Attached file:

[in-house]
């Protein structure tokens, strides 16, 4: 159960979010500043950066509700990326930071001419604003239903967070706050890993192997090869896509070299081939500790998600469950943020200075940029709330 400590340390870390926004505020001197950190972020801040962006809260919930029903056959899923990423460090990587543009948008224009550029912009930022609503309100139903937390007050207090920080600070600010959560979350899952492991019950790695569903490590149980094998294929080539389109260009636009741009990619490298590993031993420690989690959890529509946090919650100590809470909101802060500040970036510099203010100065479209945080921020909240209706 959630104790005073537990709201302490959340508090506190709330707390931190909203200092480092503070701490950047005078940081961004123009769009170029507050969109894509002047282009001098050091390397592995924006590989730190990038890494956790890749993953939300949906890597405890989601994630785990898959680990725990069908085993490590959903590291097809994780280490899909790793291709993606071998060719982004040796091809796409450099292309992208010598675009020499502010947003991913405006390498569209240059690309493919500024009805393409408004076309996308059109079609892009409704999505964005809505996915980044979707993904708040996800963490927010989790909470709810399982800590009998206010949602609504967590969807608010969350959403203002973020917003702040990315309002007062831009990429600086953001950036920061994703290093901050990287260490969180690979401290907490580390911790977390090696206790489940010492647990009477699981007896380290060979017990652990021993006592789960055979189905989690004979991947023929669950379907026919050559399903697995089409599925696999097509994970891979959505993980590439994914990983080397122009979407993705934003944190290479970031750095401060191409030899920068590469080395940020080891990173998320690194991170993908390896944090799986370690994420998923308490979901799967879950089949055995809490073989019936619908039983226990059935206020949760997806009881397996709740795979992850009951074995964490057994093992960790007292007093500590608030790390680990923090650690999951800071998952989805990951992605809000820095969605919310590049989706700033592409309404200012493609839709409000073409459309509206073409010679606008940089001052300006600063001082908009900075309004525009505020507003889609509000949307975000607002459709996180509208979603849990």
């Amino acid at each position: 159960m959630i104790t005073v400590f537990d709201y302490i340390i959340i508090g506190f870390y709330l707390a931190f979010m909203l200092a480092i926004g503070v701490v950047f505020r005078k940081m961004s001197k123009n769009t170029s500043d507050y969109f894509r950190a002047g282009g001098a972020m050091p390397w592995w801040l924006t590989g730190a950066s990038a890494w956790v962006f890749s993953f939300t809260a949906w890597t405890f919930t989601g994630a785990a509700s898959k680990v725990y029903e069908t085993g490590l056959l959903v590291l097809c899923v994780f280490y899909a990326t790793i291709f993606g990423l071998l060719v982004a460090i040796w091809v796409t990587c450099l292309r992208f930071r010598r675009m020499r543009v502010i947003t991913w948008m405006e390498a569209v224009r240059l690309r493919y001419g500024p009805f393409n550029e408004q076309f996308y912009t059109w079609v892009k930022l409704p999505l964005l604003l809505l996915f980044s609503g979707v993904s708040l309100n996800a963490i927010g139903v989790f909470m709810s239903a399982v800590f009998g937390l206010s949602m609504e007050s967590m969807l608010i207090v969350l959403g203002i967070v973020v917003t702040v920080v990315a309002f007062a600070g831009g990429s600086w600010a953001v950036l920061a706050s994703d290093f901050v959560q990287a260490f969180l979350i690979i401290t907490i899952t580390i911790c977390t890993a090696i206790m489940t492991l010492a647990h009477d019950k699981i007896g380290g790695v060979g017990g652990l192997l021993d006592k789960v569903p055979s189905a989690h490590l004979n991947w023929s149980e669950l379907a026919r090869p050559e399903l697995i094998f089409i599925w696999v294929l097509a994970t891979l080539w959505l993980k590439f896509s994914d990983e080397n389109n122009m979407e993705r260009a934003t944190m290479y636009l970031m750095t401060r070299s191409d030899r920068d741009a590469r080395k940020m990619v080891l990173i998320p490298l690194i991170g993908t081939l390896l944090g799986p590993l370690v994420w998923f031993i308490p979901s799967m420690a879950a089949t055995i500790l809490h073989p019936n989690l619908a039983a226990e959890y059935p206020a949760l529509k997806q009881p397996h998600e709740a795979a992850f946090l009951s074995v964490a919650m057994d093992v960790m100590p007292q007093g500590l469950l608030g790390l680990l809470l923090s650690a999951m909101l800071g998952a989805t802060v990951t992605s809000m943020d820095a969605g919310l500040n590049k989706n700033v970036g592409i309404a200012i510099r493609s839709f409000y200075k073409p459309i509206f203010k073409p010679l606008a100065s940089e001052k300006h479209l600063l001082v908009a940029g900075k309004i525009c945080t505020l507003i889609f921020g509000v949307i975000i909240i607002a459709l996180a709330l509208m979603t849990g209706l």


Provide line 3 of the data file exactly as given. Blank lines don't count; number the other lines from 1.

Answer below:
């Amino acid at each position: 159960m959630i104790t005073v400590f537990d709201y302490i340390i959340i508090g506190f870390y709330l707390a931190f979010m909203l200092a480092i926004g503070v701490v950047f505020r005078k940081m961004s001197k123009n769009t170029s500043d507050y969109f894509r950190a002047g282009g001098a972020m050091p390397w592995w801040l924006t590989g730190a950066s990038a890494w956790v962006f890749s993953f939300t809260a949906w890597t405890f919930t989601g994630a785990a509700s898959k680990v725990y029903e069908t085993g490590l056959l959903v590291l097809c899923v994780f280490y899909a990326t790793i291709f993606g990423l071998l060719v982004a460090i040796w091809v796409t990587c450099l292309r992208f930071r010598r675009m020499r543009v502010i947003t991913w948008m405006e390498a569209v224009r240059l690309r493919y001419g500024p009805f393409n550029e408004q076309f996308y912009t059109w079609v892009k930022l409704p999505l964005l604003l809505l996915f980044s609503g979707v993904s708040l309100n996800a963490i927010g139903v989790f909470m709810s239903a399982v800590f009998g937390l206010s949602m609504e007050s967590m969807l608010i207090v969350l959403g203002i967070v973020v917003t702040v920080v990315a309002f007062a600070g831009g990429s600086w600010a953001v950036l920061a706050s994703d290093f901050v959560q990287a260490f969180l979350i690979i401290t907490i899952t580390i911790c977390t890993a090696i206790m489940t492991l010492a647990h009477d019950k699981i007896g380290g790695v060979g017990g652990l192997l021993d006592k789960v569903p055979s189905a989690h490590l004979n991947w023929s149980e669950l379907a026919r090869p050559e399903l697995i094998f089409i599925w696999v294929l097509a994970t891979l080539w959505l993980k590439f896509s994914d990983e080397n389109n122009m979407e993705r260009a934003t944190m290479y636009l970031m750095t401060r070299s191409d030899r920068d741009a590469r080395k940020m990619v080891l990173i998320p490298l690194i991170g993908t081939l390896l944090g799986p590993l370690v994420w998923f031993i308490p979901s799967m420690a879950a089949t055995i500790l809490h073989p019936n989690l619908a039983a226990e959890y059935p206020a949760l529509k997806q009881p397996h998600e709740a795979a992850f946090l009951s074995v964490a919650m057994d093992v960790m100590p007292q007093g500590l469950l608030g790390l680990l809470l923090s650690a999951m909101l800071g998952a989805t802060v990951t992605s809000m943020d820095a969605g919310l500040n590049k989706n700033v970036g592409i309404a200012i510099r493609s839709f409000y200075k073409p459309i509206f203010k073409p010679l606008a100065s940089e001052k300006h479209l600063l001082v908009a940029g900075k309004i525009c945080t505020l507003i889609f921020g509000v949307i975000i909240i607002a459709l996180a709330l509208m979603t849990g209706l």